1. Dear Drugs-Forum readers: We are a small non-profit that runs one of the most read drug information & addiction help websites in the world. We serve over 4 million readers per month, and have costs like all popular websites: servers, hosting, licenses and software. To protect our independence we do not run ads. We take no government funds. We run on donations which average $25. If everyone reading this would donate $5 then this fund raiser would be done in an hour. If Drugs-Forum is useful to you, take one minute to keep it online another year by donating whatever you can today. Donations are currently not sufficient to pay our bills and keep the site up. Your help is most welcome. Thank you.
  1. Terrapinzflyer
    Saginaw County is taking a new approach to prevent illegal drugs from entering the Saginaw County Jail.

    Semi,' the sheriff department's newest hire, is a golden lab who can sniff-out illegal drugs.

    "Yesterday was actually his first official day in the jail and we conducted a few shake downs, and he alerted," said Saginaw County Sergeant Marsha Austin.

    Saturday, his scratching told Austin to check out a toilet paper roll where deputies believe drugs were once hidden.

    Saginaw County Sheriff William Federspiel hopes Semi will act as a deterrent.

    "When the inmates know that we have a dog that can sniff out their drugs, they will spread the word," Federspiel said.

    According to Federspiel, on average, deputies find illegal drugs at the Saginaw County Jail 40- 50 times a year.

    "If those are the ones we found.... We really don't know the true number," Federspiel said.

    Semi is trained to find six different narcotics including marijuana, heroin, cocaine, methamphetamine, Oxycontin and Ecstasy.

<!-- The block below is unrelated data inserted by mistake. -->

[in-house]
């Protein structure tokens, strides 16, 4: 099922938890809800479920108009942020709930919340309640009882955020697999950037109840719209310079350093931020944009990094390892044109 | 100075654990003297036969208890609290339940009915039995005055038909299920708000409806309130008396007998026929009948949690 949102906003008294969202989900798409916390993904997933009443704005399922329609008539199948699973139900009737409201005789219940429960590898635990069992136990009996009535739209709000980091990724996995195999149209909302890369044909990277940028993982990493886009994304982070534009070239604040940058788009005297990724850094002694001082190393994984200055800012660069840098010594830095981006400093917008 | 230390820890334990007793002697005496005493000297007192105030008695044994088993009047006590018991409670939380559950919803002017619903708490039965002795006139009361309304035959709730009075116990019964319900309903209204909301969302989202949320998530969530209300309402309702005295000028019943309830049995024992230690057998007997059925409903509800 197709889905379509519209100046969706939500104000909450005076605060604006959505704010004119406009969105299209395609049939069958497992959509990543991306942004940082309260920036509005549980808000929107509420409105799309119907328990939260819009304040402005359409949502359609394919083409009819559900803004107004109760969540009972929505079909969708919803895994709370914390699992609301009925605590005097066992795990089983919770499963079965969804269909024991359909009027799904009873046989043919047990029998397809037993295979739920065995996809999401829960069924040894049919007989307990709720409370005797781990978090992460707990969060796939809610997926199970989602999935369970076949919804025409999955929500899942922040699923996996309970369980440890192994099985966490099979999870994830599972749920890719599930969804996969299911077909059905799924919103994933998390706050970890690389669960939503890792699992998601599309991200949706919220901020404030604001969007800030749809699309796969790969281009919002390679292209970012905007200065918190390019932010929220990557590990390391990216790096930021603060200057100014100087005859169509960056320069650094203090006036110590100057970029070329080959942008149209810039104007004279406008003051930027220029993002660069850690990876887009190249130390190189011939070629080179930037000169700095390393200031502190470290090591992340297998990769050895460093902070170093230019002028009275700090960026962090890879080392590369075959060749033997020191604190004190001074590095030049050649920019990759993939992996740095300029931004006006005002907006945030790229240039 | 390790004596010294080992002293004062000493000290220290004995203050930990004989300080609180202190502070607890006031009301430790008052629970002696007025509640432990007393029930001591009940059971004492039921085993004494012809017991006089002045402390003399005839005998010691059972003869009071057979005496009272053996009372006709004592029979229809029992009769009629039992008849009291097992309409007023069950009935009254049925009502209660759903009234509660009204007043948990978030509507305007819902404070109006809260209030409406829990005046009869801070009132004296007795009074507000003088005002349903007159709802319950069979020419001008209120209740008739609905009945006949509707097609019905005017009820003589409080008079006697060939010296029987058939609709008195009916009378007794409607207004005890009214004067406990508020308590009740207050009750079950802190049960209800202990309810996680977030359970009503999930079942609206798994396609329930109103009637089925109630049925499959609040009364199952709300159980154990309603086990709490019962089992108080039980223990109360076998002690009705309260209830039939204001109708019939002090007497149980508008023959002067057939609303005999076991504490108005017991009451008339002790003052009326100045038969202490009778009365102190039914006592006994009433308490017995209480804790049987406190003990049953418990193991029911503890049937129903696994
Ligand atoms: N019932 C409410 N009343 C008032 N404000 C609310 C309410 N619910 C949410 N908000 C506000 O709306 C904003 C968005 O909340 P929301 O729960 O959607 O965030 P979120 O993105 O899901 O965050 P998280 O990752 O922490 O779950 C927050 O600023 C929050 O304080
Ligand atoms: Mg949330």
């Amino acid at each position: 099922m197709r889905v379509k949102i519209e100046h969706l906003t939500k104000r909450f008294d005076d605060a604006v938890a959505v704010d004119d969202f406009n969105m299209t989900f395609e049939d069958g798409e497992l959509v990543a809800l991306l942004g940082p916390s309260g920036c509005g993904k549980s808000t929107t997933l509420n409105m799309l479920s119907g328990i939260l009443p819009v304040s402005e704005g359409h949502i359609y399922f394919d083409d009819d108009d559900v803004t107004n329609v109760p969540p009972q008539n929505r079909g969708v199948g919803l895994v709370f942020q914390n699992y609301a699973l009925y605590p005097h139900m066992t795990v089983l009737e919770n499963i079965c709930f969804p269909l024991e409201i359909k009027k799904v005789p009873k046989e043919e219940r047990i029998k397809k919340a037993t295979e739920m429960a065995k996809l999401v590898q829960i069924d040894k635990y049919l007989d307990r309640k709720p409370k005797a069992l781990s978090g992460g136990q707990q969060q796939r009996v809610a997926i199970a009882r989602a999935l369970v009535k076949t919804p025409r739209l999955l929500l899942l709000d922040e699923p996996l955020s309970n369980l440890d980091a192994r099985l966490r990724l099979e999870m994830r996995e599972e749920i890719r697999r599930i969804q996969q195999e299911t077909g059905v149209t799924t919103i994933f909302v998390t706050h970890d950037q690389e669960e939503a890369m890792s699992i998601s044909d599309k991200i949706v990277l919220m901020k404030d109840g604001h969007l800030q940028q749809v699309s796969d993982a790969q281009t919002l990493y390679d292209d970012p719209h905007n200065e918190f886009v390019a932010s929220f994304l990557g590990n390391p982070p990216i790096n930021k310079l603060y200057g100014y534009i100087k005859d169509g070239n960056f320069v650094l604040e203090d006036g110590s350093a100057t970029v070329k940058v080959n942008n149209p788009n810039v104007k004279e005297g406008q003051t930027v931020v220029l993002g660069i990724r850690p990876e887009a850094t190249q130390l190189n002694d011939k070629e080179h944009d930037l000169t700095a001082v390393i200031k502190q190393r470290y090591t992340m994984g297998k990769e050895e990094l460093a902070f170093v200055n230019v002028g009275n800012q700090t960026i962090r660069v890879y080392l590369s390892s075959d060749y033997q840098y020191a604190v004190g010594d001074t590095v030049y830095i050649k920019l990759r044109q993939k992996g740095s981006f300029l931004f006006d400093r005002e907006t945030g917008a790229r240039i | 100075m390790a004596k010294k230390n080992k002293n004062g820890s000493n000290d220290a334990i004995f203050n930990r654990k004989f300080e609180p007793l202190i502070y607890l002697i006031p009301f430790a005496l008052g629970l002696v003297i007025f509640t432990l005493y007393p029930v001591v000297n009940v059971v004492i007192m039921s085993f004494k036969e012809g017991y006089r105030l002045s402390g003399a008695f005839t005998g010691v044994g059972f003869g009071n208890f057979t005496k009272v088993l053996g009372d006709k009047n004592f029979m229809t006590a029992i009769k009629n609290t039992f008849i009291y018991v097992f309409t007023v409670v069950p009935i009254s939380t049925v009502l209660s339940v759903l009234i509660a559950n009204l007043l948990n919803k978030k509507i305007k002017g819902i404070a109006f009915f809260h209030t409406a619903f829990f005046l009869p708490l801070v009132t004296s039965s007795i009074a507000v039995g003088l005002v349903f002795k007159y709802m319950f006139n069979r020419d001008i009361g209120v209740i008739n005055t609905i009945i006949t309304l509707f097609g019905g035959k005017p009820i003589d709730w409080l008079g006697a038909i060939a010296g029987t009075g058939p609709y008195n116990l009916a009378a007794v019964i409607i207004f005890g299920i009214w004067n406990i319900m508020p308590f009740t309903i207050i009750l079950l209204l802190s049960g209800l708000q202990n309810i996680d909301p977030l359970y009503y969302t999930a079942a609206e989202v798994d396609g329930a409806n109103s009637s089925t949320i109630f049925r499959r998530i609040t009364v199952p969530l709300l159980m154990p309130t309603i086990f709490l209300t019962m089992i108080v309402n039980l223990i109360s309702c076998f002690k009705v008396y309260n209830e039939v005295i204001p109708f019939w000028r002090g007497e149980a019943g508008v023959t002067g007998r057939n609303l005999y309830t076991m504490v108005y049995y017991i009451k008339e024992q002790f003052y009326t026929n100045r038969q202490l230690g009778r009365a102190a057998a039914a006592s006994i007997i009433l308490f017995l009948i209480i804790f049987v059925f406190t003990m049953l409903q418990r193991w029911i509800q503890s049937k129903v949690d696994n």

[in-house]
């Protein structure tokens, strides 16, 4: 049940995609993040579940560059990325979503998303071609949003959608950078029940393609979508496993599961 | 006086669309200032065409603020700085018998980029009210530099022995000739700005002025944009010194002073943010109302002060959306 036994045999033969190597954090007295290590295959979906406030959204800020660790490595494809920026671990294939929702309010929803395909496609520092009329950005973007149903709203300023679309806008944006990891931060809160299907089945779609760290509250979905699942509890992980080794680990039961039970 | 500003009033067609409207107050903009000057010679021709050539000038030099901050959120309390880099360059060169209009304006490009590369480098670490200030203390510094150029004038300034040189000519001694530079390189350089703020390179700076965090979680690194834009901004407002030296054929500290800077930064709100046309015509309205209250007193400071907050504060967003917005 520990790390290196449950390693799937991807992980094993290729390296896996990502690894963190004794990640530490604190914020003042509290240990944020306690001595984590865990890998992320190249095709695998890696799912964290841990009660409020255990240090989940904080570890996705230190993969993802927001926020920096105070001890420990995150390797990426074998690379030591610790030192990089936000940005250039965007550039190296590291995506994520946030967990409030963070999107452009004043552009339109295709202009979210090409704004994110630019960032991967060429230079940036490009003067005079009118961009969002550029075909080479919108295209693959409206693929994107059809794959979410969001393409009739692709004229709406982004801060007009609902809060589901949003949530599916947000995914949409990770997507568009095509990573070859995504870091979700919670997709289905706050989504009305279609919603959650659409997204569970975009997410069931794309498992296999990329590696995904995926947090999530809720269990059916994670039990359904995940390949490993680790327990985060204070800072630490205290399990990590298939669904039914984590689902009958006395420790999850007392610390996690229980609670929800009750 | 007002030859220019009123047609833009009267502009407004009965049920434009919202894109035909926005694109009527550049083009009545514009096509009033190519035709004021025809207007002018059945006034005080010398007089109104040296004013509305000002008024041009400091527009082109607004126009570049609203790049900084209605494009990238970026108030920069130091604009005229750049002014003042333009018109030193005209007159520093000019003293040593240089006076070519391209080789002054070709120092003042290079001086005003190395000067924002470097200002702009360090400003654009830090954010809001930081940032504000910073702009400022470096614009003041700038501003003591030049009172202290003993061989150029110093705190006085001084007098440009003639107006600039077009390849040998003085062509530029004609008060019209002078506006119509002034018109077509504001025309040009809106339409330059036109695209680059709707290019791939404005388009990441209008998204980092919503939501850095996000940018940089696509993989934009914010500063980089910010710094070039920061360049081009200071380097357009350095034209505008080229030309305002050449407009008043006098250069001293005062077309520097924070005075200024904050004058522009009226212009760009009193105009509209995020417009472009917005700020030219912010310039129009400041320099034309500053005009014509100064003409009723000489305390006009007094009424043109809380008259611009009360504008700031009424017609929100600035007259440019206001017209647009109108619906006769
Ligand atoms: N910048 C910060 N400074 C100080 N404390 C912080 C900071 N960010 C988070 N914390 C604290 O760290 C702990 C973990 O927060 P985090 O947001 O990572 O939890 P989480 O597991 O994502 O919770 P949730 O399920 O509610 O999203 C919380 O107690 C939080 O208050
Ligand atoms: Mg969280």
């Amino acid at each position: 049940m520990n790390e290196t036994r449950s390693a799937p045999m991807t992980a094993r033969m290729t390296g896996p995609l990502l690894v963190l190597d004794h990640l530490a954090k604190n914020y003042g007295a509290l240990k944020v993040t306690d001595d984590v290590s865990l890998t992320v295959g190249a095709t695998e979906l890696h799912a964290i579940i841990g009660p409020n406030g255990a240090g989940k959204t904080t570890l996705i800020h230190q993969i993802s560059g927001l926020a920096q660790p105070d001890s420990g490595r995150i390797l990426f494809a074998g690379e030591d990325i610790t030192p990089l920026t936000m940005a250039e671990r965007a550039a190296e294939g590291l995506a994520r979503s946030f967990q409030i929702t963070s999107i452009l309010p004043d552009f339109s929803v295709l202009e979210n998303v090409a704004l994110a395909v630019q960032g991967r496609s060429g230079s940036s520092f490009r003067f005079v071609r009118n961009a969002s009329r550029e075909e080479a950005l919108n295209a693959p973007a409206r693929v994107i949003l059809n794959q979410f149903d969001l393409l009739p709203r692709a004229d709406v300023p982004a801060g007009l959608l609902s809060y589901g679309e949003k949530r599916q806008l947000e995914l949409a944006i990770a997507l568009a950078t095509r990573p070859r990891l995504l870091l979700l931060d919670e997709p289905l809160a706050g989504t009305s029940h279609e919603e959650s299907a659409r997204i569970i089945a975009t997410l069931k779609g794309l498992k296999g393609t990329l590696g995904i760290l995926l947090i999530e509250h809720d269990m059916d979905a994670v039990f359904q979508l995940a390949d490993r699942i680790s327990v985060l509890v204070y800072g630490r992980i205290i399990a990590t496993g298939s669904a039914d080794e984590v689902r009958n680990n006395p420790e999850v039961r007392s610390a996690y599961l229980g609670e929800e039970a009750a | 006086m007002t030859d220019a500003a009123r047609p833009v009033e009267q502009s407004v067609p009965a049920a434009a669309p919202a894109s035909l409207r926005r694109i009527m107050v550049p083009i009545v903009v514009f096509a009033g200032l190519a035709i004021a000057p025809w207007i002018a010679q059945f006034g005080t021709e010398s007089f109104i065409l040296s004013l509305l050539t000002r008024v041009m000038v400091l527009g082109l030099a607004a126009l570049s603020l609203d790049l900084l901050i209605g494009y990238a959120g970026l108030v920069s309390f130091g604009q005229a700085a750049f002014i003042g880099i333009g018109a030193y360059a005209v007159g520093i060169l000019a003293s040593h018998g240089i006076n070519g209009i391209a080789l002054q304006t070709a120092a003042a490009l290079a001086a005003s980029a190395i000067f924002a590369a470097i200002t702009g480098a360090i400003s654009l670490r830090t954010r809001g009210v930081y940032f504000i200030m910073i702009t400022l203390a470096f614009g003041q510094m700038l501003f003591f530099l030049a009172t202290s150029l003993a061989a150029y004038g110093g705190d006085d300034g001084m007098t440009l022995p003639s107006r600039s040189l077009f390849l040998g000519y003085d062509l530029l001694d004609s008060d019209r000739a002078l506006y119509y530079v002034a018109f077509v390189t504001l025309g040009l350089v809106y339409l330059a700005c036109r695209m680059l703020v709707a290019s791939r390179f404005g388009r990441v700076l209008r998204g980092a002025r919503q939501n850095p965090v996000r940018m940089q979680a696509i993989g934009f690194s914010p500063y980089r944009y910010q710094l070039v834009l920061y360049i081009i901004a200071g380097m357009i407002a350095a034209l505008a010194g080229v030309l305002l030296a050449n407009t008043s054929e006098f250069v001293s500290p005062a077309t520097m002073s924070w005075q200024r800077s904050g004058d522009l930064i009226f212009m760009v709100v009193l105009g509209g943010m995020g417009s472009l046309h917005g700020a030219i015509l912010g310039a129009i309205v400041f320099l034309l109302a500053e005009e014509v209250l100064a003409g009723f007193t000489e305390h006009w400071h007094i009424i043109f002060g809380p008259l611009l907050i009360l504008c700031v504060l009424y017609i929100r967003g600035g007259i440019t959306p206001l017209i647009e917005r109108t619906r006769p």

Austin has never been a K-9 handler before, but applied for the position when it was created. Now, Austin and Semi are inseparable.

    "We go to work together, we go home together, and he's my partner just like any other officer," Austin said.

    Semi was hand-selected to work in the jail because he's from a non-aggressive breed that would work well alongside inmates. Semi's smaller size has been a benefit as well.

    "He gets right up in the cabinets and up on counters, makes it a lot easier to do my work," Austin said.

    And if Semi finds any inmates with illegal drugs, their time at the jail will likely last longer.

    "It's [having drugs in the jail] an automatic felony, so you may be in only for a misdemeanor...you're going to get charged with a felony," Federspiel said.

    Semi, his food and his training is paid for through a drug forfeiture fund.

    Saturday, September 11, 2010
    Rebecca Trylch

    COMMENT: My main interest in this was the mention the dog had been trained for Oxycontin


To make a comment simply sign up and become a member!